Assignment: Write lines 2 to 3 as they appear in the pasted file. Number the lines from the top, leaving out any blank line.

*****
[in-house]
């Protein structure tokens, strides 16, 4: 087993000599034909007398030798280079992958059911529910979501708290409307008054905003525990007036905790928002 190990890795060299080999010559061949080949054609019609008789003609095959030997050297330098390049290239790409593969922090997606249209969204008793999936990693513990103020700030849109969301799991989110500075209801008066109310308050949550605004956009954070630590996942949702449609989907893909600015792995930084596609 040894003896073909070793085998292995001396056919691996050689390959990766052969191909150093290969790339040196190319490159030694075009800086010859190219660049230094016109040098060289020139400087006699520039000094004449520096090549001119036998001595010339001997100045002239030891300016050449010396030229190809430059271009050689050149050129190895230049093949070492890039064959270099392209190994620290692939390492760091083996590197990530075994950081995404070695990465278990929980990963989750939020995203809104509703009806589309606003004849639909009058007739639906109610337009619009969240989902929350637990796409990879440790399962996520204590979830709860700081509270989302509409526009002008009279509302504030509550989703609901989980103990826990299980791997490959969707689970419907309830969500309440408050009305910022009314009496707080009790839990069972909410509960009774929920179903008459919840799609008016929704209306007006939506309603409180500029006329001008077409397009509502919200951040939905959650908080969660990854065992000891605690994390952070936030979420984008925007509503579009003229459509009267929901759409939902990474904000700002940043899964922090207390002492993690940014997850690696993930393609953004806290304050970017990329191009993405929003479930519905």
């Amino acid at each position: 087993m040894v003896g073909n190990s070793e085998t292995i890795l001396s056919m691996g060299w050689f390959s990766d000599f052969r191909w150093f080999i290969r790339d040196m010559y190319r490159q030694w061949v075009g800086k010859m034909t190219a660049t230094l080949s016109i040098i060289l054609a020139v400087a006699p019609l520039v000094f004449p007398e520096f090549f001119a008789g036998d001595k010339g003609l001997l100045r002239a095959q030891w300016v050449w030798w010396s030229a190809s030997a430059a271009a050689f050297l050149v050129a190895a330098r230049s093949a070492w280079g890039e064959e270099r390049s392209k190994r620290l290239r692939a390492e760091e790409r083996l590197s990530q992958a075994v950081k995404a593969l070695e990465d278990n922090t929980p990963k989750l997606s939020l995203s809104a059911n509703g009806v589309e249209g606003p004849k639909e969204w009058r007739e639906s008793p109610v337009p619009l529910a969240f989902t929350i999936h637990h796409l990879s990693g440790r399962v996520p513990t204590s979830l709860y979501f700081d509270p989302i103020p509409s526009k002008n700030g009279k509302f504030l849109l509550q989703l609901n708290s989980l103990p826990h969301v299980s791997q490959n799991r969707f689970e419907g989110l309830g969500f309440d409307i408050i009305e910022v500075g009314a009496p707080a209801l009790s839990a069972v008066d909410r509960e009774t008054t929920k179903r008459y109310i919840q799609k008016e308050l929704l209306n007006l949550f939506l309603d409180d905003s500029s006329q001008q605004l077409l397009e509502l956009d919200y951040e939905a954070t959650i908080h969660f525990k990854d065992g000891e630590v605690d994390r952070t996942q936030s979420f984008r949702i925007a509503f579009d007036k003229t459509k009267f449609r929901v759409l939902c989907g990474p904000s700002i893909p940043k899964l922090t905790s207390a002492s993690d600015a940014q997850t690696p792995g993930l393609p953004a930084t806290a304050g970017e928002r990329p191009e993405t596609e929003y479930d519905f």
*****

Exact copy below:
């Protein structure tokens, strides 16, 4: 087993000599034909007398030798280079992958059911529910979501708290409307008054905003525990007036905790928002 190990890795060299080999010559061949080949054609019609008789003609095959030997050297330098390049290239790409593969922090997606249209969204008793999936990693513990103020700030849109969301799991989110500075209801008066109310308050949550605004956009954070630590996942949702449609989907893909600015792995930084596609 040894003896073909070793085998292995001396056919691996050689390959990766052969191909150093290969790339040196190319490159030694075009800086010859190219660049230094016109040098060289020139400087006699520039000094004449520096090549001119036998001595010339001997100045002239030891300016050449010396030229190809430059271009050689050149050129190895230049093949070492890039064959270099392209190994620290692939390492760091083996590197990530075994950081995404070695990465278990929980990963989750939020995203809104509703009806589309606003004849639909009058007739639906109610337009619009969240989902929350637990796409990879440790399962996520204590979830709860700081509270989302509409526009002008009279509302504030509550989703609901989980103990826990299980791997490959969707689970419907309830969500309440408050009305910022009314009496707080009790839990069972909410509960009774929920179903008459919840799609008016929704209306007006939506309603409180500029006329001008077409397009509502919200951040939905959650908080969660990854065992000891605690994390952070936030979420984008925007509503579009003229459509009267929901759409939902990474904000700002940043899964922090207390002492993690940014997850690696993930393609953004806290304050970017990329191009993405929003479930519905």
């Amino acid at each position: 087993m040894v003896g073909n190990s070793e085998t292995i890795l001396s056919m691996g060299w050689f390959s990766d000599f052969r191909w150093f080999i290969r790339d040196m010559y190319r490159q030694w061949v075009g800086k010859m034909t190219a660049t230094l080949s016109i040098i060289l054609a020139v400087a006699p019609l520039v000094f004449p007398e520096f090549f001119a008789g036998d001595k010339g003609l001997l100045r002239a095959q030891w300016v050449w030798w010396s030229a190809s030997a430059a271009a050689f050297l050149v050129a190895a330098r230049s093949a070492w280079g890039e064959e270099r390049s392209k190994r620290l290239r692939a390492e760091e790409r083996l590197s990530q992958a075994v950081k995404a593969l070695e990465d278990n922090t929980p990963k989750l997606s939020l995203s809104a059911n509703g009806v589309e249209g606003p004849k639909e969204w009058r007739e639906s008793p109610v337009p619009l529910a969240f989902t929350i999936h637990h796409l990879s990693g440790r399962v996520p513990t204590s979830l709860y979501f700081d509270p989302i103020p509409s526009k002008n700030g009279k509302f504030l849109l509550q989703l609901n708290s989980l103990p826990h969301v299980s791997q490959n799991r969707f689970e419907g989110l309830g969500f309440d409307i408050i009305e910022v500075g009314a009496p707080a209801l009790s839990a069972v008066d909410r509960e009774t008054t929920k179903r008459y109310i919840q799609k008016e308050l929704l209306n007006l949550f939506l309603d409180d905003s500029s006329q001008q605004l077409l397009e509502l956009d919200y951040e939905a954070t959650i908080h969660f525990k990854d065992g000891e630590v605690d994390r952070t996942q936030s979420f984008r949702i925007a509503f579009d007036k003229t459509k009267f449609r929901v759409l939902c989907g990474p904000s700002i893909p940043k899964l922090t905790s207390a002492s993690d600015a940014q997850t690696p792995g993930l393609p953004a930084t806290a304050g970017e928002r990329p191009e993405t596609e929003y479930d519905f």